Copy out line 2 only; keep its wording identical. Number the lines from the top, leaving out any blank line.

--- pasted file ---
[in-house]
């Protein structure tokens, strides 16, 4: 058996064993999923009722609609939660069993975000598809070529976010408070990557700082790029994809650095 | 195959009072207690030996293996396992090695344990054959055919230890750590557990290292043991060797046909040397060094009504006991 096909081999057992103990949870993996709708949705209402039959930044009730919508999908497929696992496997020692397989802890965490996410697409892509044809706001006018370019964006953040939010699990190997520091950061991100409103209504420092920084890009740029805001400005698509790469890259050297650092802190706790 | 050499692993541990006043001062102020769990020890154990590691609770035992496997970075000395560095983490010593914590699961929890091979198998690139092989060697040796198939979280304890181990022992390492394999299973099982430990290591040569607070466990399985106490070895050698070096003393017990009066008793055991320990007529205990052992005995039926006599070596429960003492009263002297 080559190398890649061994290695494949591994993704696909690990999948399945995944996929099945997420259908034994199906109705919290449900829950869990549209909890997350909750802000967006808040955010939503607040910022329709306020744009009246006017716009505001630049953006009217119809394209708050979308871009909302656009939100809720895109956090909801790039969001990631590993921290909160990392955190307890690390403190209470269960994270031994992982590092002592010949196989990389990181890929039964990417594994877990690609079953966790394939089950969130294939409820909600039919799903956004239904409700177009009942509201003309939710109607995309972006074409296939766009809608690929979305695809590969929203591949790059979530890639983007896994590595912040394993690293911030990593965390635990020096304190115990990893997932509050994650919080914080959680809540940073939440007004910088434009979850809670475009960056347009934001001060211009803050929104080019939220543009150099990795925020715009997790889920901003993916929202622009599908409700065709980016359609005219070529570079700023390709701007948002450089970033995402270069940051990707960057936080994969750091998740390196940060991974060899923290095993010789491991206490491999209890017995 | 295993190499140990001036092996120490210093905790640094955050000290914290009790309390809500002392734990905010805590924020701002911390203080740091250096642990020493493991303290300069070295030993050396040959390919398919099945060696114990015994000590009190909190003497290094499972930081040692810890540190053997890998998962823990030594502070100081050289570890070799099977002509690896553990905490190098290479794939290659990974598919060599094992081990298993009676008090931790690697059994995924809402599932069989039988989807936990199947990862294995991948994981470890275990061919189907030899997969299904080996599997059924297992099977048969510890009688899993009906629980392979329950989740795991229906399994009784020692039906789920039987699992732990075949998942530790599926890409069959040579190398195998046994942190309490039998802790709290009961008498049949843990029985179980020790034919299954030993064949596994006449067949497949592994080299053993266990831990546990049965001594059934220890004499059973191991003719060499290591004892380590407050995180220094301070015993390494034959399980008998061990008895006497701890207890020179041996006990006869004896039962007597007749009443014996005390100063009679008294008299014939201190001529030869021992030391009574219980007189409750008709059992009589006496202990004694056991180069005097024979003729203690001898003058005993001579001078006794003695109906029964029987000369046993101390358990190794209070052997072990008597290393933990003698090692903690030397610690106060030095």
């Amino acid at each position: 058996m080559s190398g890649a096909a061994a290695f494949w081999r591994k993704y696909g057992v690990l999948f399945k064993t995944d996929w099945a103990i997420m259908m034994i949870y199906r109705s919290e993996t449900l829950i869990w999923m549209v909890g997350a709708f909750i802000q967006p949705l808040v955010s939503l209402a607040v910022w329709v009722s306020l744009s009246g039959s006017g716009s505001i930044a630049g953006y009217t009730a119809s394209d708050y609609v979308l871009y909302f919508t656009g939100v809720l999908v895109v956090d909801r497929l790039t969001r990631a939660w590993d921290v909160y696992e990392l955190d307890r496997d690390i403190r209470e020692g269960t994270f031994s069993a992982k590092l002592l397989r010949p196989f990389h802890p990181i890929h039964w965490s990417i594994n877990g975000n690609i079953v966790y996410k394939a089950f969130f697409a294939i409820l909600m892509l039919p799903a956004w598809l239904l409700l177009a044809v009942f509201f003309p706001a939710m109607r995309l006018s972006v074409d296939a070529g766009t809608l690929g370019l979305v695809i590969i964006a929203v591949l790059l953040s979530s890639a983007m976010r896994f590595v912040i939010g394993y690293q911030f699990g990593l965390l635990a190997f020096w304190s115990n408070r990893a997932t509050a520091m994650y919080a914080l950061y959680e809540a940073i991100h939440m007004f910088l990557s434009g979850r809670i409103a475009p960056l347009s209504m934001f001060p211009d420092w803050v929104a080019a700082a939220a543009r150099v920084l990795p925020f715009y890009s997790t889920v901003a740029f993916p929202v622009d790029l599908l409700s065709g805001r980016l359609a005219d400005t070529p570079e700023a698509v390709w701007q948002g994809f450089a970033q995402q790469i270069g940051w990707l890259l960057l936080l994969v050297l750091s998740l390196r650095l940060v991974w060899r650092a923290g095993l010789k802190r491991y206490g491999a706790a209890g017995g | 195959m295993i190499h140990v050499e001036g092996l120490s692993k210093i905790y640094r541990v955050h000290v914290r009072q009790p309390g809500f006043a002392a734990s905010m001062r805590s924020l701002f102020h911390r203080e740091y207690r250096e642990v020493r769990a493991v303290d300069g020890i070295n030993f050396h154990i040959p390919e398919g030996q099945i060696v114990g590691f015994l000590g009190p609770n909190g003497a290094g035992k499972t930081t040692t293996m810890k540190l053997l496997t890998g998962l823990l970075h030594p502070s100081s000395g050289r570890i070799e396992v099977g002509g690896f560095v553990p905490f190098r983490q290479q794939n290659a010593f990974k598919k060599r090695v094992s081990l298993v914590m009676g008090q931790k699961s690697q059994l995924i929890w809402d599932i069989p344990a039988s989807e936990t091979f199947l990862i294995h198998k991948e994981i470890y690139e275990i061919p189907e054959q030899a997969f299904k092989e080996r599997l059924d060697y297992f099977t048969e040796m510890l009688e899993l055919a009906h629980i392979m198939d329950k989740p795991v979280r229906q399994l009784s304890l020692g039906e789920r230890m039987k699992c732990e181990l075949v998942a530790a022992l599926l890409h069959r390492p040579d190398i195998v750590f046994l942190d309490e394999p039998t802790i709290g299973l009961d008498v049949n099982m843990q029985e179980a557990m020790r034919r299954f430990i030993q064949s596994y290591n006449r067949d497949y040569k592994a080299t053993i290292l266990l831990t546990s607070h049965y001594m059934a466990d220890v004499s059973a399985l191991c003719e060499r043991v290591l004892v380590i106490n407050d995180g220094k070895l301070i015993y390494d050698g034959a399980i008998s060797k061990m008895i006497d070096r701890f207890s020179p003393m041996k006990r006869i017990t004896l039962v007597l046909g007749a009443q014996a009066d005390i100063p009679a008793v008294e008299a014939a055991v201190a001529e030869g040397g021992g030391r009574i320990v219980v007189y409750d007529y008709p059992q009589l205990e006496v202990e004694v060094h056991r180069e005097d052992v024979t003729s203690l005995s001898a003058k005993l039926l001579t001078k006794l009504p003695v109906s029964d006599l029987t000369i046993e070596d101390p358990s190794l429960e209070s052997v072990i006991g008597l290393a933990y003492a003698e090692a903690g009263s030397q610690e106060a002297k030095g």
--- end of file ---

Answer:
């Protein structure tokens, strides 16, 4: 058996064993999923009722609609939660069993975000598809070529976010408070990557700082790029994809650095 | 195959009072207690030996293996396992090695344990054959055919230890750590557990290292043991060797046909040397060094009504006991 096909081999057992103990949870993996709708949705209402039959930044009730919508999908497929696992496997020692397989802890965490996410697409892509044809706001006018370019964006953040939010699990190997520091950061991100409103209504420092920084890009740029805001400005698509790469890259050297650092802190706790 | 050499692993541990006043001062102020769990020890154990590691609770035992496997970075000395560095983490010593914590699961929890091979198998690139092989060697040796198939979280304890181990022992390492394999299973099982430990290591040569607070466990399985106490070895050698070096003393017990009066008793055991320990007529205990052992005995039926006599070596429960003492009263002297 080559190398890649061994290695494949591994993704696909690990999948399945995944996929099945997420259908034994199906109705919290449900829950869990549209909890997350909750802000967006808040955010939503607040910022329709306020744009009246006017716009505001630049953006009217119809394209708050979308871009909302656009939100809720895109956090909801790039969001990631590993921290909160990392955190307890690390403190209470269960994270031994992982590092002592010949196989990389990181890929039964990417594994877990690609079953966790394939089950969130294939409820909600039919799903956004239904409700177009009942509201003309939710109607995309972006074409296939766009809608690929979305695809590969929203591949790059979530890639983007896994590595912040394993690293911030990593965390635990020096304190115990990893997932509050994650919080914080959680809540940073939440007004910088434009979850809670475009960056347009934001001060211009803050929104080019939220543009150099990795925020715009997790889920901003993916929202622009599908409700065709980016359609005219070529570079700023390709701007948002450089970033995402270069940051990707960057936080994969750091998740390196940060991974060899923290095993010789491991206490491999209890017995 | 295993190499140990001036092996120490210093905790640094955050000290914290009790309390809500002392734990905010805590924020701002911390203080740091250096642990020493493991303290300069070295030993050396040959390919398919099945060696114990015994000590009190909190003497290094499972930081040692810890540190053997890998998962823990030594502070100081050289570890070799099977002509690896553990905490190098290479794939290659990974598919060599094992081990298993009676008090931790690697059994995924809402599932069989039988989807936990199947990862294995991948994981470890275990061919189907030899997969299904080996599997059924297992099977048969510890009688899993009906629980392979329950989740795991229906399994009784020692039906789920039987699992732990075949998942530790599926890409069959040579190398195998046994942190309490039998802790709290009961008498049949843990029985179980020790034919299954030993064949596994006449067949497949592994080299053993266990831990546990049965001594059934220890004499059973191991003719060499290591004892380590407050995180220094301070015993390494034959399980008998061990008895006497701890207890020179041996006990006869004896039962007597007749009443014996005390100063009679008294008299014939201190001529030869021992030391009574219980007189409750008709059992009589006496202990004694056991180069005097024979003729203690001898003058005993001579001078006794003695109906029964029987000369046993101390358990190794209070052997072990008597290393933990003698090692903690030397610690106060030095």